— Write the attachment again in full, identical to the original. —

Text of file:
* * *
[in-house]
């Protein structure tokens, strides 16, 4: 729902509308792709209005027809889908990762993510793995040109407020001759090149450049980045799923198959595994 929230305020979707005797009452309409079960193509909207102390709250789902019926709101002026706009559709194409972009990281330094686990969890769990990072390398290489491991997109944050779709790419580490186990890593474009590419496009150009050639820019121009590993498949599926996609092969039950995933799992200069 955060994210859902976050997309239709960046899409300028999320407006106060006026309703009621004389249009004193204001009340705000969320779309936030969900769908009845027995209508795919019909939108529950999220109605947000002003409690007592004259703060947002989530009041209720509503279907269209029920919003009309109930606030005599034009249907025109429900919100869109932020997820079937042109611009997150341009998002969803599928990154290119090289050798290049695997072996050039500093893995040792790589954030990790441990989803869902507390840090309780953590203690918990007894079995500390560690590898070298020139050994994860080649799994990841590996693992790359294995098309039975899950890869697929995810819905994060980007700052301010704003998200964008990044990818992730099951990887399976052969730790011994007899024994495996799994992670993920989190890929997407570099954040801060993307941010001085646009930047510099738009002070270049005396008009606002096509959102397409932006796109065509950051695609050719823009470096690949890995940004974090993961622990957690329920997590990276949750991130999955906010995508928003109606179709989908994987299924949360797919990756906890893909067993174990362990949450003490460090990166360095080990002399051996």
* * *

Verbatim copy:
[in-house]
């Protein structure tokens, strides 16, 4: 729902509308792709209005027809889908990762993510793995040109407020001759090149450049980045799923198959595994 929230305020979707005797009452309409079960193509909207102390709250789902019926709101002026706009559709194409972009990281330094686990969890769990990072390398290489491991997109944050779709790419580490186990890593474009590419496009150009050639820019121009590993498949599926996609092969039950995933799992200069 955060994210859902976050997309239709960046899409300028999320407006106060006026309703009621004389249009004193204001009340705000969320779309936030969900769908009845027995209508795919019909939108529950999220109605947000002003409690007592004259703060947002989530009041209720509503279907269209029920919003009309109930606030005599034009249907025109429900919100869109932020997820079937042109611009997150341009998002969803599928990154290119090289050798290049695997072996050039500093893995040792790589954030990790441990989803869902507390840090309780953590203690918990007894079995500390560690590898070298020139050994994860080649799994990841590996693992790359294995098309039975899950890869697929995810819905994060980007700052301010704003998200964008990044990818992730099951990887399976052969730790011994007899024994495996799994992670993920989190890929997407570099954040801060993307941010001085646009930047510099738009002070270049005396008009606002096509959102397409932006796109065509950051695609050719823009470096690949890995940004974090993961622990957690329920997590990276949750991130999955906010995508928003109606179709989908994987299924949360797919990756906890893909067993174990362990949450003490460090990166360095080990002399051996």